A US power company has been charged in connection with a deadly forest fire in California.
Prosecutors accused a US electricity provider with manslaughter after its wires triggered a horrific California fire that killed four people.
When power lines maintained by Pacific Gas and Electric (PG&E) collided with a tree in September 2020, it ignited the Zogg Fire, which burned more than 56,000 acres (22,000 hectares).
Prosecutors claimed the corporation should have removed the tree in Shasta County three years ago because it was dangerously close to a powerline.
“We have enough evidence to prove beyond a reasonable doubt that the Pacific Gas and Electric Company is criminally accountable for the Zogg Fire’s reckless ignition and the fatalities and destruction it caused,” said Stephanie Bridgett, the county’s district attorney.
“Their failure was rash and criminally negligent, and it resulted in the deaths of four people, including an eight-year-old girl,” according to the report.
Three other fires were also charged by the county.
PG&E is one of the largest power corporations in California, and it is in charge of maintaining significant swaths of the state’s aging electricity infrastructure.
This includes keeping trees away from powerlines, which is especially important given the region’s extended drought, which has left the region’s woodlands parched and vulnerable to flames.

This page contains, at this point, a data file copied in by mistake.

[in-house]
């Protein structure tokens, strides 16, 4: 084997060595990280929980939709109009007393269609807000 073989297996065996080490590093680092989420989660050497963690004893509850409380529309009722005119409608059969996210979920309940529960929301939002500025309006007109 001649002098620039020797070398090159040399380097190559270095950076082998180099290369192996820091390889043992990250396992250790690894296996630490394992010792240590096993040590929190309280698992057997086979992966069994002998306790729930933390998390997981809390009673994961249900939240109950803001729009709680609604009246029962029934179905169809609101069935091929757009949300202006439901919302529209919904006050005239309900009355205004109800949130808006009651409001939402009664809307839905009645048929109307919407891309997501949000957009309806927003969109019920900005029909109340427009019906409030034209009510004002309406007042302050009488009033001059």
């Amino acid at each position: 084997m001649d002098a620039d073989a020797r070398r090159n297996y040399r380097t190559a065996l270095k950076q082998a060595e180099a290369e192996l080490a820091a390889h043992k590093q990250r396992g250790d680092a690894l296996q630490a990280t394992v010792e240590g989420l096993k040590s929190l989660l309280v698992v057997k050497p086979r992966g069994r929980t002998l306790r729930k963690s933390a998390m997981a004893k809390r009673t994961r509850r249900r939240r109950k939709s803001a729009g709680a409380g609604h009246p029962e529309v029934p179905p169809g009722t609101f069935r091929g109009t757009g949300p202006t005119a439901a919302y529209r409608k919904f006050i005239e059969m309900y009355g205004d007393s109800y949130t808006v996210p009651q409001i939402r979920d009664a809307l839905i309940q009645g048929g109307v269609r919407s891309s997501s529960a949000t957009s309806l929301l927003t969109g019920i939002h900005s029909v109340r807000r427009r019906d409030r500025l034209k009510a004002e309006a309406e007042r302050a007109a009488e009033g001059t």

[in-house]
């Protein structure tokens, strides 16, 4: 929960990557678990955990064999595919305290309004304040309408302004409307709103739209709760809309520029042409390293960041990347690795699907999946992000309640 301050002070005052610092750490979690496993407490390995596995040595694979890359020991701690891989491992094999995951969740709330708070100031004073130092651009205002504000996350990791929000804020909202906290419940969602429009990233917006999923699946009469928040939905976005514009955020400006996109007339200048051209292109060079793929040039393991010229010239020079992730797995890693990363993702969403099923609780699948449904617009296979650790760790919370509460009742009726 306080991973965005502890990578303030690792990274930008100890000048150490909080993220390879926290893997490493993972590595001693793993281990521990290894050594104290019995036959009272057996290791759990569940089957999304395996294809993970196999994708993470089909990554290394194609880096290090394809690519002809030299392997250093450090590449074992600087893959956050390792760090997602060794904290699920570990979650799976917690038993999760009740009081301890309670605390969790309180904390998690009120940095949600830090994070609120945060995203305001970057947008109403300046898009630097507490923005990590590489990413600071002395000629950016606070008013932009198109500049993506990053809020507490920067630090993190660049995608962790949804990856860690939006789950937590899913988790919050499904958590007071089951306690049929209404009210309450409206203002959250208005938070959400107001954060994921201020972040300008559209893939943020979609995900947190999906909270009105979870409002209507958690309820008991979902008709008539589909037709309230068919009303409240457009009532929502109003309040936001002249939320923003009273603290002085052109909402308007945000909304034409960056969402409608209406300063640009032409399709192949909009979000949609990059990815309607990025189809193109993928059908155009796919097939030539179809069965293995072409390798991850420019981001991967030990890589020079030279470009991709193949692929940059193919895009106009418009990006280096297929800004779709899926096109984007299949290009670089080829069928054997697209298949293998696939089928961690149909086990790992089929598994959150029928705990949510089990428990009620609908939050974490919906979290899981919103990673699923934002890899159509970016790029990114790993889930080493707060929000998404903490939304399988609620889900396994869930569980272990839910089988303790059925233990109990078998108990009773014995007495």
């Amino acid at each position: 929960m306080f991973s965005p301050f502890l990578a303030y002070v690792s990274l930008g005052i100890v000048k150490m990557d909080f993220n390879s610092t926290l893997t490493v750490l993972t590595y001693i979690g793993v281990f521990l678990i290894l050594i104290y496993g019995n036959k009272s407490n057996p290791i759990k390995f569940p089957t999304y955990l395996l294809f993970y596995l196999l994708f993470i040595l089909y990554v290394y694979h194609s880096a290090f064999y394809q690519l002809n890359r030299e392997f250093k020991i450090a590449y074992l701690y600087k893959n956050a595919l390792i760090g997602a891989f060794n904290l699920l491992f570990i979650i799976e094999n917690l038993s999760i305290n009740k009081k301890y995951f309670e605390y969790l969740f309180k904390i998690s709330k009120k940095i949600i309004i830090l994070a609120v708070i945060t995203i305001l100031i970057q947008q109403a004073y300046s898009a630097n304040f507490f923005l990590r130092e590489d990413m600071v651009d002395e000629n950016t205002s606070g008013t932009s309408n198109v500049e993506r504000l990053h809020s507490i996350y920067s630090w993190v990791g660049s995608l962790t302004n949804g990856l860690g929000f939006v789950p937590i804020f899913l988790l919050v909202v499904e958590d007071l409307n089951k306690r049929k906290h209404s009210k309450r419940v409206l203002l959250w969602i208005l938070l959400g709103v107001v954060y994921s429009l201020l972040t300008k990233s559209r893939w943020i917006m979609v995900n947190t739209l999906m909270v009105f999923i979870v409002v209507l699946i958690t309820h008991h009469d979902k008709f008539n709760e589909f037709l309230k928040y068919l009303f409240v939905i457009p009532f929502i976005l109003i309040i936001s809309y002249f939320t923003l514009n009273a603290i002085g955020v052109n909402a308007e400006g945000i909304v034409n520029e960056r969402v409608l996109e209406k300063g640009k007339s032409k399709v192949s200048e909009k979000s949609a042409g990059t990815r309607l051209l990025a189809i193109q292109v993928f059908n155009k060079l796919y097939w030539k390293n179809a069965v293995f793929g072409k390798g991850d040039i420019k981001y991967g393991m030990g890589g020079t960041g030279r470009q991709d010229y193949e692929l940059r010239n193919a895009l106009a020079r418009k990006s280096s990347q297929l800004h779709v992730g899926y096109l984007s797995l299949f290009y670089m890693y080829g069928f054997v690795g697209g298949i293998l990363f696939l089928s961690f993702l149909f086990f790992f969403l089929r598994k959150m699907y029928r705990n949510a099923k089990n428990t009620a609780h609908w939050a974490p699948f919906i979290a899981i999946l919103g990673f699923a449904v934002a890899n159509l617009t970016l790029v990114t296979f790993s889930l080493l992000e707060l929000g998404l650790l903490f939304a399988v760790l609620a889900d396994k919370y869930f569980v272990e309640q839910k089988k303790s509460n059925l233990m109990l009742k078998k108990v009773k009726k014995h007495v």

On Friday, the business denied being legally responsible for the fire.
“We accepted (the fire department’s) earlier this year determination that the Zogg Fire was triggered by a tree contacting our electric line. “However, we did not commit a crime,” claimed Patti Poppe, the company’s CEO.
“We’ve already settled many of the Zogg Fire victim claims… and we’re working diligently to settle the remaining claims.”
PG&E has already been found responsible for the 2018 Camp Fire, which was the deadliest fire in modern California history.
The fire nearly obliterated the little town of Paradise and killed 86 people.
The firm announced this year that it would bury 10,000 miles (16,000 kilometers) of powerlines to keep them out of the way of vegetation.
Another devastating wildfire season is raging across the western United States.
According to scientists, human-caused global warming is making the region hotter, drier, and more fire-prone.